Nikki-Lynn Marshall

RESEARCH GUIDE- Lenin : The Man and the Revolution










Summary of Topic and Idea:

In a broad sense this paper will focus on the substance behind the ideas and actions that led to the Bolshevik’s successfully taking power of the Soviet Union in the October 1917 revolution. In a more narrow sense, this paper seeks to analyze the role Lenin played in this seizure of power, and the impact that his individual ideas, decisions and actions had on their success. It is my hope that such analysis will lead me to prove that Lenin in fact was the revolution, and that he was single handedly responsible for making all of the crucial decisions which ultimately led to the Bolshevik’s success. Without him, I would argue, there would not have been a revolution at all, as he was the only authentic part of the Bolshevik’s revolutionary motives. Therefore, ultimately the question this paper will pose will be: “Without Lenin would the Bolshevik’s have successfully been able to seize power in the 1917 Revolution?” Therefore, in terms of time frame, this paper will focus solely on the Bolshevik’s seizure of power, and will not consider the subsequent period of consolidation.

Why is this topic important?:

This topic is not only unique but also crucial to our understanding of the events of 1917 and their subsequent long-term impact on the political, economic and social environments of the Soviet Union. This is because although many historians have examined the role of Lenin in relation to the Bolshevik’s and their success in 1917, to my knowledge no one has looked at this interaction from the opposite point of view by examining the Bolshevik’s in relation to Lenin. It is in my opinion, that Lenin in fact was the only revolutionary aspect of the Bolshevik’s and that the perception of them as a revolutionary party was largely self-constructed.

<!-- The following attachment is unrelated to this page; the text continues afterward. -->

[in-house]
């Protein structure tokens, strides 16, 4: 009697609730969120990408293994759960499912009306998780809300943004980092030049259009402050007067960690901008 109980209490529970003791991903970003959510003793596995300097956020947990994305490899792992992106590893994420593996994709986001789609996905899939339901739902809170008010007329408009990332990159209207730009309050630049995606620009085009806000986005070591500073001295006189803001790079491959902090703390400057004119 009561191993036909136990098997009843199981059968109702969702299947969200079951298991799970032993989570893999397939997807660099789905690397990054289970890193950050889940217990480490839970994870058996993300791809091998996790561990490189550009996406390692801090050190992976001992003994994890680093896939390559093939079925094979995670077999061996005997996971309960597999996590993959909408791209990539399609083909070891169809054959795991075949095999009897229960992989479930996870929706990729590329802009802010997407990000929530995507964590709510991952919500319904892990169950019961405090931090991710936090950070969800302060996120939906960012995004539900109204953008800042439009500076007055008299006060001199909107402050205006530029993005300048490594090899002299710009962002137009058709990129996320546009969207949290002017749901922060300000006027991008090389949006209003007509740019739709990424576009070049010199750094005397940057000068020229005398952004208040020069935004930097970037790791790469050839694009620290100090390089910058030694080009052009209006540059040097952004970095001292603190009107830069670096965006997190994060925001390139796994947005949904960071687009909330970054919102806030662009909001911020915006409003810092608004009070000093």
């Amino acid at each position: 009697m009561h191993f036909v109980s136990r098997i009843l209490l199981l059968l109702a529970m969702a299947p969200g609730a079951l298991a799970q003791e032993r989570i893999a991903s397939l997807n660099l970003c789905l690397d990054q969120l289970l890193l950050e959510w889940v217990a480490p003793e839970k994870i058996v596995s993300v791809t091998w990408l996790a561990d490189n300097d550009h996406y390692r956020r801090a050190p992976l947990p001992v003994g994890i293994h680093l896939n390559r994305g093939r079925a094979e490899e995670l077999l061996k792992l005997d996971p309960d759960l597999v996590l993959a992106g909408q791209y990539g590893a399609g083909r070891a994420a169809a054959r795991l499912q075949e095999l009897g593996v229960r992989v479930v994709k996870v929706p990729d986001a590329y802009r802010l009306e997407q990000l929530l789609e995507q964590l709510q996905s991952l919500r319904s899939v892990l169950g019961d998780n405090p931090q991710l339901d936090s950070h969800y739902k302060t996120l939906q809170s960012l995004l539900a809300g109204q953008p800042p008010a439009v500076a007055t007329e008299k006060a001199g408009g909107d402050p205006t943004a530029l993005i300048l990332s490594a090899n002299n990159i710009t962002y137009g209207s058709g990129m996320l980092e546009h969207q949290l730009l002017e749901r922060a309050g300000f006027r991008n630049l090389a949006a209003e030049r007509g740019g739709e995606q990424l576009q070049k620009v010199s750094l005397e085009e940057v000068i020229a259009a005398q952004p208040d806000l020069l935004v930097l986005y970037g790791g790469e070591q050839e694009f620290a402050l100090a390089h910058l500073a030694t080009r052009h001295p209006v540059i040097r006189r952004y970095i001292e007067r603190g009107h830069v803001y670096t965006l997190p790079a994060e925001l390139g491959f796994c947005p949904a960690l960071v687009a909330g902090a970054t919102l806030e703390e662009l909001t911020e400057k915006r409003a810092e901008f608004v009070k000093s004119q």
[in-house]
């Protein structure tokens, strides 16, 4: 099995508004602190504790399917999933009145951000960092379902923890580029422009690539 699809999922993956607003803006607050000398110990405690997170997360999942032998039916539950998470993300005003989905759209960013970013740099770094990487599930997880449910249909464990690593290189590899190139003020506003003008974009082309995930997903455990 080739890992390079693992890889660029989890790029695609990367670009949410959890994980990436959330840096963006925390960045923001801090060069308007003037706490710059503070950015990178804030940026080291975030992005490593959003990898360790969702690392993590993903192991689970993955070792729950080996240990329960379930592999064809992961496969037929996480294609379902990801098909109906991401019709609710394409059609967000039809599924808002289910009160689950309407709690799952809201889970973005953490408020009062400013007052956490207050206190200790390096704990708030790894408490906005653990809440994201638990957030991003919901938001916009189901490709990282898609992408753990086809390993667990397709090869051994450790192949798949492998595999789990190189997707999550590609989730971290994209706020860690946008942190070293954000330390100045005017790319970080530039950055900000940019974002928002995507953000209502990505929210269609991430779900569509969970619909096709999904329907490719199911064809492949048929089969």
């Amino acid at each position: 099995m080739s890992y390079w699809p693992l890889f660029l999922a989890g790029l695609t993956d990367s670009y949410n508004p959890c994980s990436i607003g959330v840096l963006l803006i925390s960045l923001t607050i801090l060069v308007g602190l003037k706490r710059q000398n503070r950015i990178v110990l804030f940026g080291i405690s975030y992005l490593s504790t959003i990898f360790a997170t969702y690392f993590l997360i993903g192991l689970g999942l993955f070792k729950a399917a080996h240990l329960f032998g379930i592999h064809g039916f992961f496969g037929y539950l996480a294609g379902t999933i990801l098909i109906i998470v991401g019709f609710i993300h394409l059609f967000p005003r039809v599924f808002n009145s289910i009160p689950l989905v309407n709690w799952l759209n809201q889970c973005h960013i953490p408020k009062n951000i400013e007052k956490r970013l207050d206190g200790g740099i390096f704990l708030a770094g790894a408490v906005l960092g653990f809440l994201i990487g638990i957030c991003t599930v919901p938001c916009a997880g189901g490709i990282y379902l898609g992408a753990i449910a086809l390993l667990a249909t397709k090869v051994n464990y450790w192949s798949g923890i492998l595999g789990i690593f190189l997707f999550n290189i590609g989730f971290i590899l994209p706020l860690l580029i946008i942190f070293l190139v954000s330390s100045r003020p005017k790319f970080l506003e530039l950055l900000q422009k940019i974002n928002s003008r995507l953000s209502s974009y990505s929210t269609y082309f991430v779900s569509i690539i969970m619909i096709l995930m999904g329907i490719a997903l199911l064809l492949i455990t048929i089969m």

Areas of Focus:

The question of whether or not “Without Lenin would the Bolshevik’s have successfully been able to seize power in the 1917 Revolution?” requires an in depth analysis of the tactics and decisions that were crucial to the Bolshevik’s success in 1917. Such an analysis is two-fold: Firstly, this paper must prove that the Bolshevik’s as a party/singular unit were weak and thus not authentic in terms of being a revolutionary party. And Secondly, this paper must examine Lenin as a revolutionary, and what decisions he personally made that led to the Bolshevik’s success.

Within these two categories there are more specific themes and events that must be analyzed. To examine the weakness of the Bolshevik’s as a party we must look at: